09 September 2012

Stump Thumpin, Chaga, & Strop Fungus

Since I'm traveling again next week and I've been itching to get some woods time, I had to get out.

I wanted to do some more preseason scouting, hammer some stumps, collect some chaga and find a Razor Strop (Piptoporus betulinus) fungus to make a new strop with.

With longbow in hand and my favorite pack I hit the woods.









































This is the Piptoporus betulinus I decided to collect for the new strop I am making. I'll cut it to shape, affix it to a comfortable wood backing. I've found they work great as a strop, and in a pinch they also work as antiseptic bandages.























I've become a big fan of these VPA small game heads. I use the 200gr versions as I'm running very heavy arrows and these help me get a good weight FOC, they hit like freight trains and my arrow flight is awesome. They've become my favorite target and small game heads and they weigh exactly what my broad heads weigh. I deviated from my usual cedars this year as I wanted to try some carbons. I'm using 75/95 GT Traditional shafts at a little over 11gr an inch, full length 32" and 100gr brass inserts. Total arrow weight is just over 650grs.















































This is a bed I found on the way out, it has seen a lot of use. It's a little small for moose but way too big for whitetail.











I used that strop fungus, below is what it looks like so far. Still got some pretty-up work to do but it works just fine.



Hope you folks have a great season!

11 comments:

  1. Looks like autumn is arriving in Minnesota, too. The fungi certainly seem to be out in full force. :)

    Beautiful photography as always, AG.

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  2. Sure does look good again!
    Never knew there were arrowheads like the ones you showed. So instead of relying on a piercing action from the head, you kill small game by kinetic energy? Interesting. How does that effect the meat?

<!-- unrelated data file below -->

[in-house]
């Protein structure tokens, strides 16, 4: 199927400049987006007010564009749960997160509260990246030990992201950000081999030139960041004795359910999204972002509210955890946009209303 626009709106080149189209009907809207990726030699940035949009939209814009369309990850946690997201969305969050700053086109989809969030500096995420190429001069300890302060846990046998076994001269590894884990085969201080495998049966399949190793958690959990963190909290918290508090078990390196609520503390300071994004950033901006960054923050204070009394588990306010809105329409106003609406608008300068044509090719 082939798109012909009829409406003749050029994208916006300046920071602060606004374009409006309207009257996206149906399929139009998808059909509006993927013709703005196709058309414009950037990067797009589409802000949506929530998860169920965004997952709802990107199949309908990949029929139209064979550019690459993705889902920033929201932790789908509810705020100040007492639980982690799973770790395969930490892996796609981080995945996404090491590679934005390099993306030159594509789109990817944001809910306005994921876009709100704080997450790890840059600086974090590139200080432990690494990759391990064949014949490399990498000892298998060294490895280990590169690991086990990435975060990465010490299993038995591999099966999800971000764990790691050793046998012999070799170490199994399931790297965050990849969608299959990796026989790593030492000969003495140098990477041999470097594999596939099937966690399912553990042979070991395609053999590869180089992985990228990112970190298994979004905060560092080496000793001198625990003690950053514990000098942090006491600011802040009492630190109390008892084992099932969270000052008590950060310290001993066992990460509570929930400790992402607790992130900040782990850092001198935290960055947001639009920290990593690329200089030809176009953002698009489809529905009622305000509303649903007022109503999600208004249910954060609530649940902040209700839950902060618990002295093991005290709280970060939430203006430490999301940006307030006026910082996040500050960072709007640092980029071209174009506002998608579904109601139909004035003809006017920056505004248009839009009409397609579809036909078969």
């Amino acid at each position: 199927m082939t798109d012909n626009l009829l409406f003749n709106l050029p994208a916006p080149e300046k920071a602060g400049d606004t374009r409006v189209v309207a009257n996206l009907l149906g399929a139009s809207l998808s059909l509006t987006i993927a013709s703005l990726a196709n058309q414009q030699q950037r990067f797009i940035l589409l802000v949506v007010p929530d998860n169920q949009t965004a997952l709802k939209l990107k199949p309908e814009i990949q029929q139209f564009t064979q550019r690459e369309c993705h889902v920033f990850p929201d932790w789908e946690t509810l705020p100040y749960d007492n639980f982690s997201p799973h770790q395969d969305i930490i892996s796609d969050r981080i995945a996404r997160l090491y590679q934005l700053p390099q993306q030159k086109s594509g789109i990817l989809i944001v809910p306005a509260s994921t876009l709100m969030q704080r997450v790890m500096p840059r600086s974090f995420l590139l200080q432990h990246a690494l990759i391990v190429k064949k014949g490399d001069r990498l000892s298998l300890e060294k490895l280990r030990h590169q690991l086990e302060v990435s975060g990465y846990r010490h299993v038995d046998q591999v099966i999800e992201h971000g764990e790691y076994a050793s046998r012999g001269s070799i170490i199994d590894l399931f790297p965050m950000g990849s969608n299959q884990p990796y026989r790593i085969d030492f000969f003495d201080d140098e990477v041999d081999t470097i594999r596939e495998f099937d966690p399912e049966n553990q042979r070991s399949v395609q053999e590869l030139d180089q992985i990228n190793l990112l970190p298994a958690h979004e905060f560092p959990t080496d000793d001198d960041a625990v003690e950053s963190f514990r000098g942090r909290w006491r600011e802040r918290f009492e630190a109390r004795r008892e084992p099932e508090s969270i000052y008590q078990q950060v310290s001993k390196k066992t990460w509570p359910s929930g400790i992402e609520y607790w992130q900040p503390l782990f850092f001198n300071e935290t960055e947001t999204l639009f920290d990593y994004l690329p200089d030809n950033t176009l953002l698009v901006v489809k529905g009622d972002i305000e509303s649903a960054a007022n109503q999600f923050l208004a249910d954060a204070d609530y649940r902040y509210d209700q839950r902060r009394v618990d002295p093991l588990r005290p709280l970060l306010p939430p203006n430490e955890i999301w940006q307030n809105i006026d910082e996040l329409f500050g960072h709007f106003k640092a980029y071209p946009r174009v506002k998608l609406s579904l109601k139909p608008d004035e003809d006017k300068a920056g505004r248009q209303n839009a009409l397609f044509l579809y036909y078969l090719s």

Your first image is quit colourfull, I must say. ;)

    be carefull on the road!

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    1. Yep, the shock typical kills small game instantly. As for damage, I'd say less than piercing though it does cause hematoma. Typically I aim for the head, it's either a instant death or a clean miss and no meat damage. This is how I take most tree rats as it were.

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  3. Some great shots AG. Those were beautiful. I hope your travel time goes quick so you can get back out. Looks like your area is at the beginning of fall where everything changes daily. A great time to be in the woods.

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    1. Thanks man, hopefully this will be the only travel in September, it's my favorite time of year.

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  4. Beautiful pictures of the sun coming through trees. That is my favorite image when I am in the woods. I'm getting married at the end of the month so my woods time is tight for September too. Hoping it opens up in mid October (my favorite months are October and November here in the PNW).

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    1. Congratulations Gabe, many blessings to you and yours!

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  5. Thanks. That's nice of ya'. My first marriage after 40 years of being a bachelor.

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  6. Wow, wonderful pictures. You must really know alot about mushrooms and fungus. And nice shot! How far away was the stump?

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